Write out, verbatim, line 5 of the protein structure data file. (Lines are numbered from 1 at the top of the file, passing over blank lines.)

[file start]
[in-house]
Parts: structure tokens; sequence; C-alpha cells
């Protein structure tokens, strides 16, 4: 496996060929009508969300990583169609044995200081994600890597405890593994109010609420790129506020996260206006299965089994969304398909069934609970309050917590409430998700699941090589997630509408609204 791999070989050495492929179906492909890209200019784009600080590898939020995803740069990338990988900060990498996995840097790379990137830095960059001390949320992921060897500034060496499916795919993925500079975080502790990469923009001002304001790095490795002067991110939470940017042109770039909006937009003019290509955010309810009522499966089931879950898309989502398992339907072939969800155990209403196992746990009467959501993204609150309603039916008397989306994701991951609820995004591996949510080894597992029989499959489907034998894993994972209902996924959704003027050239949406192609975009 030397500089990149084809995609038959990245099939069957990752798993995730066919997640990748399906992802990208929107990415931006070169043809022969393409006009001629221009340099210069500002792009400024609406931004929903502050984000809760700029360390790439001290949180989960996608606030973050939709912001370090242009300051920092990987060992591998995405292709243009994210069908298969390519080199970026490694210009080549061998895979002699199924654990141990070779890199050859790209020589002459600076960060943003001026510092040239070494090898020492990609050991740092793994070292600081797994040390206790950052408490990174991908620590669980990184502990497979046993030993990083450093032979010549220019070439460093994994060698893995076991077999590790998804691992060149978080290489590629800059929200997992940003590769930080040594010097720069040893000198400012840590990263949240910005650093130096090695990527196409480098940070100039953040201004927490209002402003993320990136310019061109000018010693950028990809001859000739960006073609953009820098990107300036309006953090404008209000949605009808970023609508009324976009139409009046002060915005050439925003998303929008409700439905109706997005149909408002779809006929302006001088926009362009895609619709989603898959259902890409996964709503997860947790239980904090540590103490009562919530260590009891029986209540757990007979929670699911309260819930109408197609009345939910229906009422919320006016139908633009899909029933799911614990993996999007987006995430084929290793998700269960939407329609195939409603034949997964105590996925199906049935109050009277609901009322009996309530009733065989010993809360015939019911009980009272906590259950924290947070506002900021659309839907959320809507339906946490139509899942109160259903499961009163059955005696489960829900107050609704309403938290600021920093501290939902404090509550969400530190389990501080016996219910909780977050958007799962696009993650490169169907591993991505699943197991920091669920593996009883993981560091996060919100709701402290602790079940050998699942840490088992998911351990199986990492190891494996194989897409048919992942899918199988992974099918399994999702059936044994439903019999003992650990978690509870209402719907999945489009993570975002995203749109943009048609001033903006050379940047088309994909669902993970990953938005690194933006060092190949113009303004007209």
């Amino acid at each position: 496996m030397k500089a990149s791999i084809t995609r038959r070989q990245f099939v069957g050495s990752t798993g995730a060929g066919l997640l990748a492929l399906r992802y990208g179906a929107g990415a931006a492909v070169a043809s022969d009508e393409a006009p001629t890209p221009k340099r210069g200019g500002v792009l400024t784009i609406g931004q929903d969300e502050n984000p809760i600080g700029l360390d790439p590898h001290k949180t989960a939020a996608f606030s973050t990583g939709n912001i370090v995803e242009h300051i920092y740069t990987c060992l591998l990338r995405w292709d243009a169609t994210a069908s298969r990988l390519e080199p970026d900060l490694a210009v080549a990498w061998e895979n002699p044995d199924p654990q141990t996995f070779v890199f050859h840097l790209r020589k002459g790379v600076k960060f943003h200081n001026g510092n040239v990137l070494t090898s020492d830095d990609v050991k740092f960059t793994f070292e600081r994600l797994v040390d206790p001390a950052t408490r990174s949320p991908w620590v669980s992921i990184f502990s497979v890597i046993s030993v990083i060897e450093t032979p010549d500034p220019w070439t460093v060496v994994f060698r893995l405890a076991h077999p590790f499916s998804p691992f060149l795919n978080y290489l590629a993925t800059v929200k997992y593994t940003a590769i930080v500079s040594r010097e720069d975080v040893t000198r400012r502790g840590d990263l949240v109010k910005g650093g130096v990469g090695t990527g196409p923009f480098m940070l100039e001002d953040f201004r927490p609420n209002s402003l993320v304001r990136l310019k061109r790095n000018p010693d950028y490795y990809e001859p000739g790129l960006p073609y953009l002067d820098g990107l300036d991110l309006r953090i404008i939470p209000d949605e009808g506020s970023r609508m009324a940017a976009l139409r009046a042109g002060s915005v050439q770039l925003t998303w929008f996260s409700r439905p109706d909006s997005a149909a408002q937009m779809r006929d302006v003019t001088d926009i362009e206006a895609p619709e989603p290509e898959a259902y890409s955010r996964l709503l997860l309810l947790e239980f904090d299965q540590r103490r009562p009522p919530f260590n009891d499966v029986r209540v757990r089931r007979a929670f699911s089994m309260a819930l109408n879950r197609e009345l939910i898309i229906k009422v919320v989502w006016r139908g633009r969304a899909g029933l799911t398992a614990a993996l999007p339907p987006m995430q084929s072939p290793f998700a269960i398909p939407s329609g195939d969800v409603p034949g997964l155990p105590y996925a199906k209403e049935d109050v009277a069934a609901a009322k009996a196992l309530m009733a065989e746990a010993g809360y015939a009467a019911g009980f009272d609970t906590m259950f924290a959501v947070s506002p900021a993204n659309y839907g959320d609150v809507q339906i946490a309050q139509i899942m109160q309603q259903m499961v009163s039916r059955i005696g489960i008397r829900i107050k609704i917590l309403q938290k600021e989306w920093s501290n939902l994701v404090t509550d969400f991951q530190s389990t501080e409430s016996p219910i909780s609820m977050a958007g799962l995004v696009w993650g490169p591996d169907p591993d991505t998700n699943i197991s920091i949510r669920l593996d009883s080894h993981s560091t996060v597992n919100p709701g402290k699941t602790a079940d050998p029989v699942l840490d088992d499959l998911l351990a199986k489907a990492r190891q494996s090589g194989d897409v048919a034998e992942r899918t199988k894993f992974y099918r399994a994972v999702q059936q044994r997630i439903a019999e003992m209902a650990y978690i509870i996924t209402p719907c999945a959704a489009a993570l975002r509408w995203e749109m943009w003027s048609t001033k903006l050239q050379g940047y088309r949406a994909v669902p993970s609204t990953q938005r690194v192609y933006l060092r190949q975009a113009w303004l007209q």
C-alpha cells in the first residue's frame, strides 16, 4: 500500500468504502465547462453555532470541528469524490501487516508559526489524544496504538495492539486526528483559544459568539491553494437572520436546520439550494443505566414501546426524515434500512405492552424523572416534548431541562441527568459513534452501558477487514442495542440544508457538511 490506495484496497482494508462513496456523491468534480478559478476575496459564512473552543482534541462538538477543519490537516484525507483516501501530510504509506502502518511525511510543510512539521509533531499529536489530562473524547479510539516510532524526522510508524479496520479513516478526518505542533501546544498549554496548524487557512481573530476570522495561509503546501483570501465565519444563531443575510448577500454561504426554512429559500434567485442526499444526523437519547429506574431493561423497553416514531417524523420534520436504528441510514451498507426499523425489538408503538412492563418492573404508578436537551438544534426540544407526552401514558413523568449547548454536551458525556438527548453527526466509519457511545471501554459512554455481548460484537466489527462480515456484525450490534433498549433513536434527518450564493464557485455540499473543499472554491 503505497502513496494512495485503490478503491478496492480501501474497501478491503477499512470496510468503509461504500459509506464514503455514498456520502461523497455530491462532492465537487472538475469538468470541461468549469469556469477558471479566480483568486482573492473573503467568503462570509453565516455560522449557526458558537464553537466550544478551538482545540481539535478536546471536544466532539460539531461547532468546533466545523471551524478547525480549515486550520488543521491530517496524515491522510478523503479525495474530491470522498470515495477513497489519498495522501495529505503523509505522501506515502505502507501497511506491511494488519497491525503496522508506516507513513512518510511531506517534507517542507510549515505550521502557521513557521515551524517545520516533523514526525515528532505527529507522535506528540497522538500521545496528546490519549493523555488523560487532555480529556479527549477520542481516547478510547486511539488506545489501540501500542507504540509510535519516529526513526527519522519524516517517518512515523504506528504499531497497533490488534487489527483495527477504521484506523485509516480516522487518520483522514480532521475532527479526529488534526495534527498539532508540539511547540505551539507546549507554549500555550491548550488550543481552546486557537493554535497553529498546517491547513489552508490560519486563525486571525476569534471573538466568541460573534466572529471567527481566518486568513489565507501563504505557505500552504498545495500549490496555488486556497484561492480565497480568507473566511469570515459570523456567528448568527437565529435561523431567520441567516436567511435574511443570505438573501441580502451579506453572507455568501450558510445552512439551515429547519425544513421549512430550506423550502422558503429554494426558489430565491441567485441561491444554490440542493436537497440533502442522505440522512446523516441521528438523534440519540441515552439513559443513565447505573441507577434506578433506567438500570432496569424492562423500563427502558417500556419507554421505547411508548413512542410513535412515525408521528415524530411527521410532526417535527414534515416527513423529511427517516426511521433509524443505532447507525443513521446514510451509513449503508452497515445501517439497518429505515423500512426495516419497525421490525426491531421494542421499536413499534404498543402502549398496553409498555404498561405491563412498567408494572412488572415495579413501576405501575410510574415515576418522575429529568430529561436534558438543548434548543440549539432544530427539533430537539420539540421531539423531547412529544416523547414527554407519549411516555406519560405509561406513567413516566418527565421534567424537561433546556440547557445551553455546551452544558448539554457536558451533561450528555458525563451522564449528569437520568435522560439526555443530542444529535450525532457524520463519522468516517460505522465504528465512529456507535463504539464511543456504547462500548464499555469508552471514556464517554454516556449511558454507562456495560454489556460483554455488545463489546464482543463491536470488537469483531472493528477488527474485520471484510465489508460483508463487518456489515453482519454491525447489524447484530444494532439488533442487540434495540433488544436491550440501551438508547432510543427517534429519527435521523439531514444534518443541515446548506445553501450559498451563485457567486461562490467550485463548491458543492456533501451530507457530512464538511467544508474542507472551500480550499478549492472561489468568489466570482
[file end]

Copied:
C-alpha cells in the first residue's frame, strides 16, 4: 500500500468504502465547462453555532470541528469524490501487516508559526489524544496504538495492539486526528483559544459568539491553494437572520436546520439550494443505566414501546426524515434500512405492552424523572416534548431541562441527568459513534452501558477487514442495542440544508457538511 490506495484496497482494508462513496456523491468534480478559478476575496459564512473552543482534541462538538477543519490537516484525507483516501501530510504509506502502518511525511510543510512539521509533531499529536489530562473524547479510539516510532524526522510508524479496520479513516478526518505542533501546544498549554496548524487557512481573530476570522495561509503546501483570501465565519444563531443575510448577500454561504426554512429559500434567485442526499444526523437519547429506574431493561423497553416514531417524523420534520436504528441510514451498507426499523425489538408503538412492563418492573404508578436537551438544534426540544407526552401514558413523568449547548454536551458525556438527548453527526466509519457511545471501554459512554455481548460484537466489527462480515456484525450490534433498549433513536434527518450564493464557485455540499473543499472554491 503505497502513496494512495485503490478503491478496492480501501474497501478491503477499512470496510468503509461504500459509506464514503455514498456520502461523497455530491462532492465537487472538475469538468470541461468549469469556469477558471479566480483568486482573492473573503467568503462570509453565516455560522449557526458558537464553537466550544478551538482545540481539535478536546471536544466532539460539531461547532468546533466545523471551524478547525480549515486550520488543521491530517496524515491522510478523503479525495474530491470522498470515495477513497489519498495522501495529505503523509505522501506515502505502507501497511506491511494488519497491525503496522508506516507513513512518510511531506517534507517542507510549515505550521502557521513557521515551524517545520516533523514526525515528532505527529507522535506528540497522538500521545496528546490519549493523555488523560487532555480529556479527549477520542481516547478510547486511539488506545489501540501500542507504540509510535519516529526513526527519522519524516517517518512515523504506528504499531497497533490488534487489527483495527477504521484506523485509516480516522487518520483522514480532521475532527479526529488534526495534527498539532508540539511547540505551539507546549507554549500555550491548550488550543481552546486557537493554535497553529498546517491547513489552508490560519486563525486571525476569534471573538466568541460573534466572529471567527481566518486568513489565507501563504505557505500552504498545495500549490496555488486556497484561492480565497480568507473566511469570515459570523456567528448568527437565529435561523431567520441567516436567511435574511443570505438573501441580502451579506453572507455568501450558510445552512439551515429547519425544513421549512430550506423550502422558503429554494426558489430565491441567485441561491444554490440542493436537497440533502442522505440522512446523516441521528438523534440519540441515552439513559443513565447505573441507577434506578433506567438500570432496569424492562423500563427502558417500556419507554421505547411508548413512542410513535412515525408521528415524530411527521410532526417535527414534515416527513423529511427517516426511521433509524443505532447507525443513521446514510451509513449503508452497515445501517439497518429505515423500512426495516419497525421490525426491531421494542421499536413499534404498543402502549398496553409498555404498561405491563412498567408494572412488572415495579413501576405501575410510574415515576418522575429529568430529561436534558438543548434548543440549539432544530427539533430537539420539540421531539423531547412529544416523547414527554407519549411516555406519560405509561406513567413516566418527565421534567424537561433546556440547557445551553455546551452544558448539554457536558451533561450528555458525563451522564449528569437520568435522560439526555443530542444529535450525532457524520463519522468516517460505522465504528465512529456507535463504539464511543456504547462500548464499555469508552471514556464517554454516556449511558454507562456495560454489556460483554455488545463489546464482543463491536470488537469483531472493528477488527474485520471484510465489508460483508463487518456489515453482519454491525447489524447484530444494532439488533442487540434495540433488544436491550440501551438508547432510543427517534429519527435521523439531514444534518443541515446548506445553501450559498451563485457567486461562490467550485463548491458543492456533501451530507457530512464538511467544508474542507472551500480550499478549492472561489468568489466570482